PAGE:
You recently protested against the construction of the Dakota Access Pipeline at Standing Rock. What was that experience like?

There’s a bigger story going on with Standing Rock. Standing Rock was probably the most politically eye-opening situation that I have ever been personally involved in. First of all, Standing Rock isn’t about any one person. The Wiconi’s fight is about water protection. I have to check myself when I talk about this. I was blessed to have spent that time with them, but it’s about the Wiconi, not me.

I think I got a better understanding of both sides. I mean, there is pretty blatant right and wrong going on, and there’s blatant racism. But we villainize people without fully understanding why this pipeline is so important to the ones who want it built. The city of Bismarck and its’ majority-white population didn’t want the pipeline routed near their water source, and so the re-route put it dangerously close to the Sioux reservation’s water source. And so the Sioux nation is asking for the same courtesy. So the question is, “Why is that so much harder?” There is nothing to say other than, “This is a form of systematic oppression and racism.”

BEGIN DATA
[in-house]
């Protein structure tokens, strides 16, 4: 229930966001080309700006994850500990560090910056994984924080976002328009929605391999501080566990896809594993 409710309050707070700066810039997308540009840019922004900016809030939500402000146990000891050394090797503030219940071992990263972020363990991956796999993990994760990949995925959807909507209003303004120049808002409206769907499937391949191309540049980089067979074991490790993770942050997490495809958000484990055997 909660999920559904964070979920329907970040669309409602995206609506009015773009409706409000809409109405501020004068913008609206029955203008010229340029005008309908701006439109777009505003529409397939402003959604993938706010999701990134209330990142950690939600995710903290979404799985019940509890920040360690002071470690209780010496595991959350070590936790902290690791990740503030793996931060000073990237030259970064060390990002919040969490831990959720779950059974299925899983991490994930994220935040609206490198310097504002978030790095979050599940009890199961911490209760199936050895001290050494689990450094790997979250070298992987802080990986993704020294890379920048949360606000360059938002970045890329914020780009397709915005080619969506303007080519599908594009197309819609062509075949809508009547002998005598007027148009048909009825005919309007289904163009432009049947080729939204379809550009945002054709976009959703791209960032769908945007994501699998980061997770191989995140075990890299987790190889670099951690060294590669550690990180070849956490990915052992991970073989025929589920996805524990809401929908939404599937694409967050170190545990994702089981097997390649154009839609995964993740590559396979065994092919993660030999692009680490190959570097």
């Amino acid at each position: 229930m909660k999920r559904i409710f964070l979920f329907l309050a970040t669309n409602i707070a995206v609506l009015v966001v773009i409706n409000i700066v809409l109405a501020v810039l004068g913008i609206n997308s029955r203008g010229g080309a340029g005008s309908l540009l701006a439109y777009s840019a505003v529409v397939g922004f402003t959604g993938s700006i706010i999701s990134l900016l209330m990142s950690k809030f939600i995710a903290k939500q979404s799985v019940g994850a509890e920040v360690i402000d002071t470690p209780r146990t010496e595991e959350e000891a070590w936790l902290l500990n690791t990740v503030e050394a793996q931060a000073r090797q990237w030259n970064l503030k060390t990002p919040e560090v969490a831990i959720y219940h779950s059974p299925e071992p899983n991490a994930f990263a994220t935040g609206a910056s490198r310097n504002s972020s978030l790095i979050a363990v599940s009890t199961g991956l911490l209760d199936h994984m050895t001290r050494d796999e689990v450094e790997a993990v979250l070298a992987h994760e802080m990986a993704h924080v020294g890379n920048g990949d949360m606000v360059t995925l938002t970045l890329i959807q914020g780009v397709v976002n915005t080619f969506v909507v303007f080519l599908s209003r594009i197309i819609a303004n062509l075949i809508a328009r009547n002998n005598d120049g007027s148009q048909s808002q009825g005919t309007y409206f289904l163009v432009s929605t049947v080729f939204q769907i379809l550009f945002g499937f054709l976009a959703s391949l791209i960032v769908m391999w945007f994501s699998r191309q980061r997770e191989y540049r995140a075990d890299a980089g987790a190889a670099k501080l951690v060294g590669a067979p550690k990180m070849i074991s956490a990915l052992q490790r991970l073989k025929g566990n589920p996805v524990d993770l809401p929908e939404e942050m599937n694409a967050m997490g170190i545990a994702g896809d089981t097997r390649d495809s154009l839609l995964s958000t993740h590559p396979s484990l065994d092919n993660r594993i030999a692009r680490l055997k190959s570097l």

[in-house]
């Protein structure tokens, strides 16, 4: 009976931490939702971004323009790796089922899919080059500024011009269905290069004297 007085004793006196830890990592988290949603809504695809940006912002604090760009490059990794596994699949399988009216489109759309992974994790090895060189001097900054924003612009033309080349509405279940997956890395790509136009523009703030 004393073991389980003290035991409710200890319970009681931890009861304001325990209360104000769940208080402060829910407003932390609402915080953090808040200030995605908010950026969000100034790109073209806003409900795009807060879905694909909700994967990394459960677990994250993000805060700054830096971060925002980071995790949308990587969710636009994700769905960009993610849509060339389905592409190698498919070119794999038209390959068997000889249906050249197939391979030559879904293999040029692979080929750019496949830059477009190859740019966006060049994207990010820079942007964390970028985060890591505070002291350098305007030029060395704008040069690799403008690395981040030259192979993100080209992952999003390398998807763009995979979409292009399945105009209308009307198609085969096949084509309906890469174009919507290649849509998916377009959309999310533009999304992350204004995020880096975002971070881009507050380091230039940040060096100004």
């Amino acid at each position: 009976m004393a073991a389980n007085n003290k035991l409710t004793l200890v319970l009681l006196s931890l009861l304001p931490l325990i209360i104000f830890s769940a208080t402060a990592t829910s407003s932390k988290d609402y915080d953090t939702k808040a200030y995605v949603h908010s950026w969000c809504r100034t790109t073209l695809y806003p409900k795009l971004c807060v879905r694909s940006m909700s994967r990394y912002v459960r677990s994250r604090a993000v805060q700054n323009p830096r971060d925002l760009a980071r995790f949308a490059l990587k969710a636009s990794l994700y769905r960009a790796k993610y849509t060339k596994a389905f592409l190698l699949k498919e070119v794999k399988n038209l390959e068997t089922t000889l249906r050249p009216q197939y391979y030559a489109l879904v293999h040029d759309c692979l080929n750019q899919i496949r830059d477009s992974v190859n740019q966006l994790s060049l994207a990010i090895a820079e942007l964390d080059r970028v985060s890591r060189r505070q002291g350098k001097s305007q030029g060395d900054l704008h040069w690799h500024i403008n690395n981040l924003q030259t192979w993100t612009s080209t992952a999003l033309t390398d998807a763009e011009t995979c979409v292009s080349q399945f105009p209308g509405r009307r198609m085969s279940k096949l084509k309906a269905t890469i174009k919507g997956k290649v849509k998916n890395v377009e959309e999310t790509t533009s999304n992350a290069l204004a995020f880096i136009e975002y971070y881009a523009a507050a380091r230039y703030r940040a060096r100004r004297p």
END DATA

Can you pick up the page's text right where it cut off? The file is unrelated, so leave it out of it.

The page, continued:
We talk about “jobs, job, jobs.” There are people all over the country that live below the poverty line. Imagine living below the poverty line for your whole life. Then you hear that there is a job that has opened up and companies are flocking there and have basically tapped into this massive reserve of crude oil and they need men to work on the rig. This influx of men- a lot of them have stayed employed in industrial jobs their whole life- suddenly have an opportunity to provide for their families, having access to almost six-figure jobs. It made parts of North Dakota the most expensive place to live in the United States for multiple years in a row. Just think about how many people needed a job. And so try putting yourself in the shoes of these people where the only thing society has ever given back to them now has people coming to say, “No you can’t.” It’s the lifeline of a lot of people who are working there. Oil is a finite resource. They’re doing monstrous things, but they’re not monsters.

I think it was it important for [the protestors] to make the pipeline at the forefront of the news, but you also can’t fix the problem unless you understand why it’s there. We need to start directing jobs towards new industries, maybe renewable energy. Hillary Clinton ran her campaign on a platform of job training and getting people into different industries so that they can have jobs even if coal jobs aren’t available because it’s an outdated form of energy.